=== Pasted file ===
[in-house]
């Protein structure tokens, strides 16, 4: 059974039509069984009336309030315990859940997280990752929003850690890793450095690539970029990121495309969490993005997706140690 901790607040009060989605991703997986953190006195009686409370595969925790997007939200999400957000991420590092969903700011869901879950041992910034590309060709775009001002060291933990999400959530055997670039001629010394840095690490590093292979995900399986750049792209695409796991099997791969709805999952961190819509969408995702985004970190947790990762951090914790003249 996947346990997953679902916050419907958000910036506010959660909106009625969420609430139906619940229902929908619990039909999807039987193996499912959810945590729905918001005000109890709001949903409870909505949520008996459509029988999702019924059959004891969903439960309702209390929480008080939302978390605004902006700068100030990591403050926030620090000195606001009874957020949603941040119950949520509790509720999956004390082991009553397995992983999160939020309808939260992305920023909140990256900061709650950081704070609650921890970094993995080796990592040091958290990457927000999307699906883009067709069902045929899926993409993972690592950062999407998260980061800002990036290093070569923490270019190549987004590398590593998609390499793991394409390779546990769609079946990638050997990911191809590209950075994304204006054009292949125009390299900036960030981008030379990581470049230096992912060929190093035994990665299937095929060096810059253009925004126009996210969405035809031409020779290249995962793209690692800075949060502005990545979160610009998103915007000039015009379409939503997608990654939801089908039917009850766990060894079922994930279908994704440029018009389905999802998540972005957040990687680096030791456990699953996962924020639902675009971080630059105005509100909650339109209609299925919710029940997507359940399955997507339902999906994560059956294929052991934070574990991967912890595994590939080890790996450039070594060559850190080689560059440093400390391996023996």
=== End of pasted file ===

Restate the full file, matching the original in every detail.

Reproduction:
[in-house]
């Protein structure tokens, strides 16, 4: 059974039509069984009336309030315990859940997280990752929003850690890793450095690539970029990121495309969490993005997706140690 901790607040009060989605991703997986953190006195009686409370595969925790997007939200999400957000991420590092969903700011869901879950041992910034590309060709775009001002060291933990999400959530055997670039001629010394840095690490590093292979995900399986750049792209695409796991099997791969709805999952961190819509969408995702985004970190947790990762951090914790003249 996947346990997953679902916050419907958000910036506010959660909106009625969420609430139906619940229902929908619990039909999807039987193996499912959810945590729905918001005000109890709001949903409870909505949520008996459509029988999702019924059959004891969903439960309702209390929480008080939302978390605004902006700068100030990591403050926030620090000195606001009874957020949603941040119950949520509790509720999956004390082991009553397995992983999160939020309808939260992305920023909140990256900061709650950081704070609650921890970094993995080796990592040091958290990457927000999307699906883009067709069902045929899926993409993972690592950062999407998260980061800002990036290093070569923490270019190549987004590398590593998609390499793991394409390779546990769609079946990638050997990911191809590209950075994304204006054009292949125009390299900036960030981008030379990581470049230096992912060929190093035994990665299937095929060096810059253009925004126009996210969405035809031409020779290249995962793209690692800075949060502005990545979160610009998103915007000039015009379409939503997608990654939801089908039917009850766990060894079922994930279908994704440029018009389905999802998540972005957040990687680096030791456990699953996962924020639902675009971080630059105005509100909650339109209609299925919710029940997507359940399955997507339902999906994560059956294929052991934070574990991967912890595994590939080890790996450039070594060559850190080689560059440093400390391996023996």